SEC Focus on Executive Perk Disclosure Continues

In June 2020, the Securities and Exchange Commission settled charges with insurance company Argo Group International Holdings, Ltd. for failing to disclose perks and benefits received by its former chief executive officer.  Per the SEC order, Argo failed to report over $5.3 million in perks that its CEO received between 2014 and 2018 in violation of federal securities law. These benefits included personal use of corporate aircraft, helicopter trips, housing costs, club memberships, tickets to entertainment events and the value of benefits provided to the CEO’s family members. As a result of the SEC action, Argo consented to the SEC’s cease and desist order, agreed to pay a $900,000 civil penalty and undertook to cooperate fully with the SEC in its continued investigation into this matter.

Publicly traded companies are required to disclose the compensation paid to certain executive officers in their annual proxy statements.  Compensation for this purpose includes services, products, and other incidental benefits provided by the company in the course of employment that are not provided to all employees, which are referred to as perquisites (or perks). Any item that provides a direct or indirect personal benefit to the executive must be disclosed as a perk unless that item is “integrally and directly related to the performance of the executive’s duties,” or is made available to all employees on a non-discriminatory basis.  A sound business reason is not sufficient to make a perk integral under this test.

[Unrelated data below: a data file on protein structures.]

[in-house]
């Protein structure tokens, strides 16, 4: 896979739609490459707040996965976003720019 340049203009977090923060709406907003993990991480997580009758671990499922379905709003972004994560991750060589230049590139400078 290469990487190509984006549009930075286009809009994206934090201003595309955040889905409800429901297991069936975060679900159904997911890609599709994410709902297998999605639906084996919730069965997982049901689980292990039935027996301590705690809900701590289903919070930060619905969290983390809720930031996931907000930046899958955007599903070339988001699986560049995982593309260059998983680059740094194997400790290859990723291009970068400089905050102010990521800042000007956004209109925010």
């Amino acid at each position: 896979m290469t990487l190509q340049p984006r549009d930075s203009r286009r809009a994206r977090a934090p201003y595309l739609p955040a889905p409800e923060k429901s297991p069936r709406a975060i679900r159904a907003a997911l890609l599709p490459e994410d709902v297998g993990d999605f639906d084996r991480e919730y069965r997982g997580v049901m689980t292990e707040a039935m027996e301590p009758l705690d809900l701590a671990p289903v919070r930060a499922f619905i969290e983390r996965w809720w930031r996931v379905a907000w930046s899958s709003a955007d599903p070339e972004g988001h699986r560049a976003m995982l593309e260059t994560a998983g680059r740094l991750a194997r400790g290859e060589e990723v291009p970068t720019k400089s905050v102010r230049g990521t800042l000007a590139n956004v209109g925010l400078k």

In recent years, the SEC has pursued several actions against companies for failures to properly disclose executive compensation. In 2017, the CEO of a marketing agency paid $5.5 million to the SEC to settle a claim following his receipt of more than $11 million in undisclosed perks over the course of six years. Two years ago, Dow Chemical paid $1.75 million to settle an action stating that the company failed to disclose approximately $3 million of compensation paid to its CEO.  Last December, Carlos Ghosn, the former CEO of Nissan, fled from his home in Japan to Lebanon to escape prosecution arising from over $130 million in undisclosed compensation he received from 2009 to 2018, which resulted in a settlement that included a $15 million payment by Nissan.

Although the failures in these cases were extreme, companies should take note of the SEC’s continued focus on this topic and review the effectiveness of their internal controls for monitoring benefits provided to executives.


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